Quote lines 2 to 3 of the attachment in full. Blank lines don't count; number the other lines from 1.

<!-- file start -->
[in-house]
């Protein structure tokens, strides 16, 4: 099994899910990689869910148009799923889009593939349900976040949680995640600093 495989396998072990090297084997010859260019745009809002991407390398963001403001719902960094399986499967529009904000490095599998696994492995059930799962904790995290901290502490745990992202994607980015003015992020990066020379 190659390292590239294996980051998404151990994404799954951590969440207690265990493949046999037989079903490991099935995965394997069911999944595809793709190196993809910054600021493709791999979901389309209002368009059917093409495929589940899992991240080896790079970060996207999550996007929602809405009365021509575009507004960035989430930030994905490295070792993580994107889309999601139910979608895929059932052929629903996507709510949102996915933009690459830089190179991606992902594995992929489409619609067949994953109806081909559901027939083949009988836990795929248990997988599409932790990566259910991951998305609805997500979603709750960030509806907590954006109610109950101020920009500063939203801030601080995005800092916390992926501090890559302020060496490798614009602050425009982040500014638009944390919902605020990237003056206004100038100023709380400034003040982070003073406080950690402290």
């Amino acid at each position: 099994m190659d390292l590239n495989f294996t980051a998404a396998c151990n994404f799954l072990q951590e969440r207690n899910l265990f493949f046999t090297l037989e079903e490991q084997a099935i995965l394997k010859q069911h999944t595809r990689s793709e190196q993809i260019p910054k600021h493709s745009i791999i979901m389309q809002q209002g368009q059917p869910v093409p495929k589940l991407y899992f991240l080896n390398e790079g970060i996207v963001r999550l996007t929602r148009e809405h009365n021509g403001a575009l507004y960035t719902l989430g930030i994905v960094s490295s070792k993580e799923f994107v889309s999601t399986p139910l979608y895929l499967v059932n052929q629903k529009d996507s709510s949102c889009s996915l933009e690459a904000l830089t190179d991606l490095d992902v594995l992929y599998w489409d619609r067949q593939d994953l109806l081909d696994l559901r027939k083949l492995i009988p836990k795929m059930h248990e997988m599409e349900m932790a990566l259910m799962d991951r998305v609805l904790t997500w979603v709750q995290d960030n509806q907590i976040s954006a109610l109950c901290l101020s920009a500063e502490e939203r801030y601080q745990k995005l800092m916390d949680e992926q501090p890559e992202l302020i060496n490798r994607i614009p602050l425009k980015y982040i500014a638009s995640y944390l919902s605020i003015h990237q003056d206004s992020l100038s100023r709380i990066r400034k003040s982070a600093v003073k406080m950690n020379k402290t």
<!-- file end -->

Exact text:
């Protein structure tokens, strides 16, 4: 099994899910990689869910148009799923889009593939349900976040949680995640600093 495989396998072990090297084997010859260019745009809002991407390398963001403001719902960094399986499967529009904000490095599998696994492995059930799962904790995290901290502490745990992202994607980015003015992020990066020379 190659390292590239294996980051998404151990994404799954951590969440207690265990493949046999037989079903490991099935995965394997069911999944595809793709190196993809910054600021493709791999979901389309209002368009059917093409495929589940899992991240080896790079970060996207999550996007929602809405009365021509575009507004960035989430930030994905490295070792993580994107889309999601139910979608895929059932052929629903996507709510949102996915933009690459830089190179991606992902594995992929489409619609067949994953109806081909559901027939083949009988836990795929248990997988599409932790990566259910991951998305609805997500979603709750960030509806907590954006109610109950101020920009500063939203801030601080995005800092916390992926501090890559302020060496490798614009602050425009982040500014638009944390919902605020990237003056206004100038100023709380400034003040982070003073406080950690402290």
């Amino acid at each position: 099994m190659d390292l590239n495989f294996t980051a998404a396998c151990n994404f799954l072990q951590e969440r207690n899910l265990f493949f046999t090297l037989e079903e490991q084997a099935i995965l394997k010859q069911h999944t595809r990689s793709e190196q993809i260019p910054k600021h493709s745009i791999i979901m389309q809002q209002g368009q059917p869910v093409p495929k589940l991407y899992f991240l080896n390398e790079g970060i996207v963001r999550l996007t929602r148009e809405h009365n021509g403001a575009l507004y960035t719902l989430g930030i994905v960094s490295s070792k993580e799923f994107v889309s999601t399986p139910l979608y895929l499967v059932n052929q629903k529009d996507s709510s949102c889009s996915l933009e690459a904000l830089t190179d991606l490095d992902v594995l992929y599998w489409d619609r067949q593939d994953l109806l081909d696994l559901r027939k083949l492995i009988p836990k795929m059930h248990e997988m599409e349900m932790a990566l259910m799962d991951r998305v609805l904790t997500w979603v709750q995290d960030n509806q907590i976040s954006a109610l109950c901290l101020s920009a500063e502490e939203r801030y601080q745990k995005l800092m916390d949680e992926q501090p890559e992202l302020i060496n490798r994607i614009p602050l425009k980015y982040i500014a638009s995640y944390l919902s605020i003015h990237q003056d206004s992020l100038s100023r709380i990066r400034k003040s982070a600093v003073k406080m950690n020379k402290t």